True confession. I’m a former swamp-dweller.
Not only did I work as a lobbyist, I represented the heathen news media during my eight years as executive director of the Ohio News Media Association before we moved full-time to Holden Beach, North Carolina, in 2019.
Now I’m here to urge you to at least tiptoe into that confusing and often-annoying political swamp by urging your local member of Congress to support a bipartisan bill, the Local Journalism Sustainability Act, that throws a much-needed lifeline to community journalism and local businesses.
As a lobbyist, a major part of my job was to help politicians understand that whatever gripes they had with the national media — many of which I share — that was noise and not what we were about. Unlike Don Lemon or Tucker Carlson, local journalists aren’t driven by who’s up or down in the polls or purposely framing stories to satisfy an agenda. They’re just trying to report the news.
Local journalism is in a crisis. Its traditional business model has collapsed, turbocharged in recent months by the pandemic, and communities suffer as a result. The reasons are complicated, ranging from hedge-fund ghouls to the overwhelming influence Facebook and Google exercise over digital ad rates.
The impact isn’t complicated, though. When you have fewer journalists, less stuff gets covered.
Several thousand American counties already have fallen into a previously unimaginable hole called a “news desert.” That means there’s no local media outlet providing a meaningful, credible quantity and quality of local news. There’s research that shows the cost of government goes up in communities that lose newspapers and their watchdog roles.
As a lobbyist, I found it didn’t matter whether I was visiting the most liberal Democrat or even an outspoken media critic and Tea Party firebrand like Jim Jordan of Ohio. Jordan recognized that his hometown paper, the Marysville Tribune, was important to his community. He knew that the New York Times, Fox News or CNN won’t keep an eye on the school board and city council. He knew they won’t cover all the triumphs, achievements and events in his district. Occasionally they’ll parachute in — as the national media just did when Hurricane Isaias made landfall seven miles from my house — and then they’re gone.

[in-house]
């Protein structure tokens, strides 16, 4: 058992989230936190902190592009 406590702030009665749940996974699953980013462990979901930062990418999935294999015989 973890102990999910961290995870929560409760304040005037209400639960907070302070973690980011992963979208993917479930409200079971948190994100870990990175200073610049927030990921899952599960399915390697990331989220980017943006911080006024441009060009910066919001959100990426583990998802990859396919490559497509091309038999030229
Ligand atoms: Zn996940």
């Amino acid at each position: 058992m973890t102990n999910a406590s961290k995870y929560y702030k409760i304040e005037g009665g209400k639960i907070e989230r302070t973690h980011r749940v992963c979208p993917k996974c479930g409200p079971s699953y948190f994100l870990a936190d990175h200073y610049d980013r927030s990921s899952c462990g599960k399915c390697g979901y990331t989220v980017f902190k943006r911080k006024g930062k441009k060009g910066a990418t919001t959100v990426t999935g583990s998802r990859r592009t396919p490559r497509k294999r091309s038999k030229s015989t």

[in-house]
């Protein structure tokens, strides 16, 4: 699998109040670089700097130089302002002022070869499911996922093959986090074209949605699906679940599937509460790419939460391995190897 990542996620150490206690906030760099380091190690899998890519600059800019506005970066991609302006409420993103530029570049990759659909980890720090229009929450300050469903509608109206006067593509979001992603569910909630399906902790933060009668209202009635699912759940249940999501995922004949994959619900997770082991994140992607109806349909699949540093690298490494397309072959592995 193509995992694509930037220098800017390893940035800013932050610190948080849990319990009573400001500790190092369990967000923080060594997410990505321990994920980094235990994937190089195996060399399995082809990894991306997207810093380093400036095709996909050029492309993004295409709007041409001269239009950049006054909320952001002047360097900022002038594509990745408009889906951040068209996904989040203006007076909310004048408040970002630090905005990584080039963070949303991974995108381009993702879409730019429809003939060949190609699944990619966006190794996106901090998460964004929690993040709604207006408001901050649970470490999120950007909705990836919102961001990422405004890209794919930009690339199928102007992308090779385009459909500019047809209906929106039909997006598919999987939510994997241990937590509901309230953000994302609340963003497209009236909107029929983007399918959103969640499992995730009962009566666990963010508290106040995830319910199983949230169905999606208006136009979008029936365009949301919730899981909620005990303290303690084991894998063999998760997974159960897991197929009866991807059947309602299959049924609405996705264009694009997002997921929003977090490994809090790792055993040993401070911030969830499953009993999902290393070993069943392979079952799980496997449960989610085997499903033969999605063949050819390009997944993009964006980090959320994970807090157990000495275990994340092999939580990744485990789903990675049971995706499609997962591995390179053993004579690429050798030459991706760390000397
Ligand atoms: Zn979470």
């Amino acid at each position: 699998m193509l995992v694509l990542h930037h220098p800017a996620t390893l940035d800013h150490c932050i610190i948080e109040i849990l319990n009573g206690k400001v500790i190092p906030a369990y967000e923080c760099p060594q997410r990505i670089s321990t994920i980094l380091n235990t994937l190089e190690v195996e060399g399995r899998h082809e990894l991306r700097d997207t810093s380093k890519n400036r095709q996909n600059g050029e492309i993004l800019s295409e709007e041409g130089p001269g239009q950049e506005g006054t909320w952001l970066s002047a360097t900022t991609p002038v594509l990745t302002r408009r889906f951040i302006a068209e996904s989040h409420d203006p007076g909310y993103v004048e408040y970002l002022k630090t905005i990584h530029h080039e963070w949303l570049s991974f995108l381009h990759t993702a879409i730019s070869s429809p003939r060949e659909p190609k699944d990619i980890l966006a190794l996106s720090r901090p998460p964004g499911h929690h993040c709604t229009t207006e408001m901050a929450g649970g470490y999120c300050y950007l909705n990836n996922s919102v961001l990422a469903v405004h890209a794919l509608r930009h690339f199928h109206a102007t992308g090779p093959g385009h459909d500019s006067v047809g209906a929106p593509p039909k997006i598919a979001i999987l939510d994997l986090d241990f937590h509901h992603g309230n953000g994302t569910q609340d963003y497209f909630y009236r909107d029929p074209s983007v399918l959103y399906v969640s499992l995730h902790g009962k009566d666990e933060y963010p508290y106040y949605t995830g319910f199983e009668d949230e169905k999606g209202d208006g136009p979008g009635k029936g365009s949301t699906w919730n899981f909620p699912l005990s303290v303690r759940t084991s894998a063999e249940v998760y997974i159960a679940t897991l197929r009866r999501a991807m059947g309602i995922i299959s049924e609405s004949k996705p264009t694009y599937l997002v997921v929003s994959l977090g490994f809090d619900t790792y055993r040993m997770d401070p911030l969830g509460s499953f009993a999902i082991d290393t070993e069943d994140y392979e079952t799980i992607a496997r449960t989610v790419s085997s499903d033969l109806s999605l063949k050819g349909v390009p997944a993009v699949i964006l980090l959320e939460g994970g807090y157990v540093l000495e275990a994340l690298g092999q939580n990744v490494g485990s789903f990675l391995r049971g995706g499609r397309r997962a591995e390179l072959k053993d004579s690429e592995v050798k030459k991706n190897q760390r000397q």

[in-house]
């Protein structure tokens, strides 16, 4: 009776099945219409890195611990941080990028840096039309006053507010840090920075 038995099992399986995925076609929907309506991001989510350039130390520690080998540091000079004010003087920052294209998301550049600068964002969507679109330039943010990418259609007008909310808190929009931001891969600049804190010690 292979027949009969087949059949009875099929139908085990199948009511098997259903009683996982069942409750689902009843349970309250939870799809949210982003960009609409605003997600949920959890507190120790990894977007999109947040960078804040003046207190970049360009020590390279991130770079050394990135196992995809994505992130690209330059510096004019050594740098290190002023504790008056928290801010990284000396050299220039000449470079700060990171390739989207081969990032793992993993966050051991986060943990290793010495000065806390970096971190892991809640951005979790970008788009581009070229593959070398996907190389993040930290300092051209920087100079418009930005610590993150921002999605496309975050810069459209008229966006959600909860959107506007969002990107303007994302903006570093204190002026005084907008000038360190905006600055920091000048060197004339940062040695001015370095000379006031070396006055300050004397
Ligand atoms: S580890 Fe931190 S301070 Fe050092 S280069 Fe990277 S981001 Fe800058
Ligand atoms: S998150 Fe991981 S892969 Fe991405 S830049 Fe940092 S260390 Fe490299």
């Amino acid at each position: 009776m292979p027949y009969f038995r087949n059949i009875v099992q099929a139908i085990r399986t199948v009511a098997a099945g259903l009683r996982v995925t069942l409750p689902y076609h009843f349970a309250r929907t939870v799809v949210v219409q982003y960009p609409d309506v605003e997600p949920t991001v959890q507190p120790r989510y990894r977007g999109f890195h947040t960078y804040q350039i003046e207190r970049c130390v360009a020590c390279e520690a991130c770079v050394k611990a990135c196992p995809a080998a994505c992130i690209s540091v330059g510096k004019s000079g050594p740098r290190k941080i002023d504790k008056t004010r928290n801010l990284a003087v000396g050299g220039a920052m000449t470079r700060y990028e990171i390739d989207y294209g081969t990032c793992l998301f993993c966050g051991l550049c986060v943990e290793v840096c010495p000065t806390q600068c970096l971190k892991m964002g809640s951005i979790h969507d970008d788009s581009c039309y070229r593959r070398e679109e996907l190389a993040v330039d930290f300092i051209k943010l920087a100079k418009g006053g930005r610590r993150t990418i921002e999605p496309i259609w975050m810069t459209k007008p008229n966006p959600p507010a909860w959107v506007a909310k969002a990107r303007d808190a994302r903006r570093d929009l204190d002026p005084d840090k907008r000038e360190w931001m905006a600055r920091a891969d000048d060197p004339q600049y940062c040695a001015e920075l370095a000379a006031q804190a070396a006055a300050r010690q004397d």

The Act, co-sponsored by Ann Kirkpatrick, a Democrat from Arizona, and Dan Newhouse, a Republican from Washington State, offers tax relief to small businesses, subscribers and the local papers over a five-year period as follows:
If you subscribe to a qualifying local paper (including its website), you can get a tax credit of up to $250 per year.
Businesses with less than 1,000 employees can get a credit of up to $5,000 in advertising costs the first year and up to $2,500 in the next four years. This matters a lot for many small businesses as they reopen. I know from my years as a media executive that many local businesses woefully underbudget what they need to spend on marketing and promotion. Every Chamber of Commerce should back this bill.
For local news organizations like this one that you’re reading in print or online, the act offers payroll tax credits to employ and adequately compensate local journalists.
Leonard Woolsey, president of the Galveston, Texas, Daily News, and Southern Newspapers, put it this way in a recent column:
“We are a small business and privately held. No fancy towers in New York City. No, our modest world headquarters sits right off Interstate 45 as you cross onto the island. And our employees are as local as they get. You see us at the local grocery stores, farmers markets and places of worship.
“Our hope is that your support — reaching out to your congressional representatives — will allow us to continue and serve and play a role in our community for years to come.”
According to America’s Newspapers, there are now 37 cosponsors of HR 7640. I urge you to tell your local member of Congress to join this bipartisan effort.